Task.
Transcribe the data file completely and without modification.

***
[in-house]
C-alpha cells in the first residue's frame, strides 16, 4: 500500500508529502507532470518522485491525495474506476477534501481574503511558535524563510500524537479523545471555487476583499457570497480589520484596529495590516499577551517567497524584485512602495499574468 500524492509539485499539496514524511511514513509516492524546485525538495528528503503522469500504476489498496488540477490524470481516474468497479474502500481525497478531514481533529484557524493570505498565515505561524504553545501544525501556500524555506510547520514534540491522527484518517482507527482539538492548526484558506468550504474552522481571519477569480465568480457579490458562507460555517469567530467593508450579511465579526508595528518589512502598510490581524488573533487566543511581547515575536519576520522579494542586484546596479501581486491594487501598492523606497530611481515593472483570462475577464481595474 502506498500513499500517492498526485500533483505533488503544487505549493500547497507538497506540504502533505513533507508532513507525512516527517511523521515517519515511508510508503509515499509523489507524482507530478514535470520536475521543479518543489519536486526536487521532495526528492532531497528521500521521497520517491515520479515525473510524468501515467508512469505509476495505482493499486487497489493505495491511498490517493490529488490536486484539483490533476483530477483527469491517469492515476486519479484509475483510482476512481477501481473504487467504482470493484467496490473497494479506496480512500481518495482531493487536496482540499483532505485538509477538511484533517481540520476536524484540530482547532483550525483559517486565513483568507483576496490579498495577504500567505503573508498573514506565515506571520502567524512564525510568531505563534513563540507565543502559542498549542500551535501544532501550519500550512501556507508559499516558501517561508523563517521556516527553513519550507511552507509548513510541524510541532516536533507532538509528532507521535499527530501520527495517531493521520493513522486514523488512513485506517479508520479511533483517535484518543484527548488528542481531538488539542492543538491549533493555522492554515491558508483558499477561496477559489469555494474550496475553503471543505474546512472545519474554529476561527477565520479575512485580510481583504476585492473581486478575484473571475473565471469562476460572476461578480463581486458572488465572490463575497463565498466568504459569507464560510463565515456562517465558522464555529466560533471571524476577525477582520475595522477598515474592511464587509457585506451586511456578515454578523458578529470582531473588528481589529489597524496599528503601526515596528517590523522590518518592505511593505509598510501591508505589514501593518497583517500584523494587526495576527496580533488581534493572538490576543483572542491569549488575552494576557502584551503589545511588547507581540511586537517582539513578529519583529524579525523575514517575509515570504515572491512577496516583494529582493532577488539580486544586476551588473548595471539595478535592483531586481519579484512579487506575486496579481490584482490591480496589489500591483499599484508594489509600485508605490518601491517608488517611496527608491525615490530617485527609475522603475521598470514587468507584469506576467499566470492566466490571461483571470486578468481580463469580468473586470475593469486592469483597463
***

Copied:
[in-house]
C-alpha cells in the first residue's frame, strides 16, 4: 500500500508529502507532470518522485491525495474506476477534501481574503511558535524563510500524537479523545471555487476583499457570497480589520484596529495590516499577551517567497524584485512602495499574468 500524492509539485499539496514524511511514513509516492524546485525538495528528503503522469500504476489498496488540477490524470481516474468497479474502500481525497478531514481533529484557524493570505498565515505561524504553545501544525501556500524555506510547520514534540491522527484518517482507527482539538492548526484558506468550504474552522481571519477569480465568480457579490458562507460555517469567530467593508450579511465579526508595528518589512502598510490581524488573533487566543511581547515575536519576520522579494542586484546596479501581486491594487501598492523606497530611481515593472483570462475577464481595474 502506498500513499500517492498526485500533483505533488503544487505549493500547497507538497506540504502533505513533507508532513507525512516527517511523521515517519515511508510508503509515499509523489507524482507530478514535470520536475521543479518543489519536486526536487521532495526528492532531497528521500521521497520517491515520479515525473510524468501515467508512469505509476495505482493499486487497489493505495491511498490517493490529488490536486484539483490533476483530477483527469491517469492515476486519479484509475483510482476512481477501481473504487467504482470493484467496490473497494479506496480512500481518495482531493487536496482540499483532505485538509477538511484533517481540520476536524484540530482547532483550525483559517486565513483568507483576496490579498495577504500567505503573508498573514506565515506571520502567524512564525510568531505563534513563540507565543502559542498549542500551535501544532501550519500550512501556507508559499516558501517561508523563517521556516527553513519550507511552507509548513510541524510541532516536533507532538509528532507521535499527530501520527495517531493521520493513522486514523488512513485506517479508520479511533483517535484518543484527548488528542481531538488539542492543538491549533493555522492554515491558508483558499477561496477559489469555494474550496475553503471543505474546512472545519474554529476561527477565520479575512485580510481583504476585492473581486478575484473571475473565471469562476460572476461578480463581486458572488465572490463575497463565498466568504459569507464560510463565515456562517465558522464555529466560533471571524476577525477582520475595522477598515474592511464587509457585506451586511456578515454578523458578529470582531473588528481589529489597524496599528503601526515596528517590523522590518518592505511593505509598510501591508505589514501593518497583517500584523494587526495576527496580533488581534493572538490576543483572542491569549488575552494576557502584551503589545511588547507581540511586537517582539513578529519583529524579525523575514517575509515570504515572491512577496516583494529582493532577488539580486544586476551588473548595471539595478535592483531586481519579484512579487506575486496579481490584482490591480496589489500591483499599484508594489509600485508605490518601491517608488517611496527608491525615490530617485527609475522603475521598470514587468507584469506576467499566470492566466490571461483571470486578468481580463469580468473586470475593469486592469483597463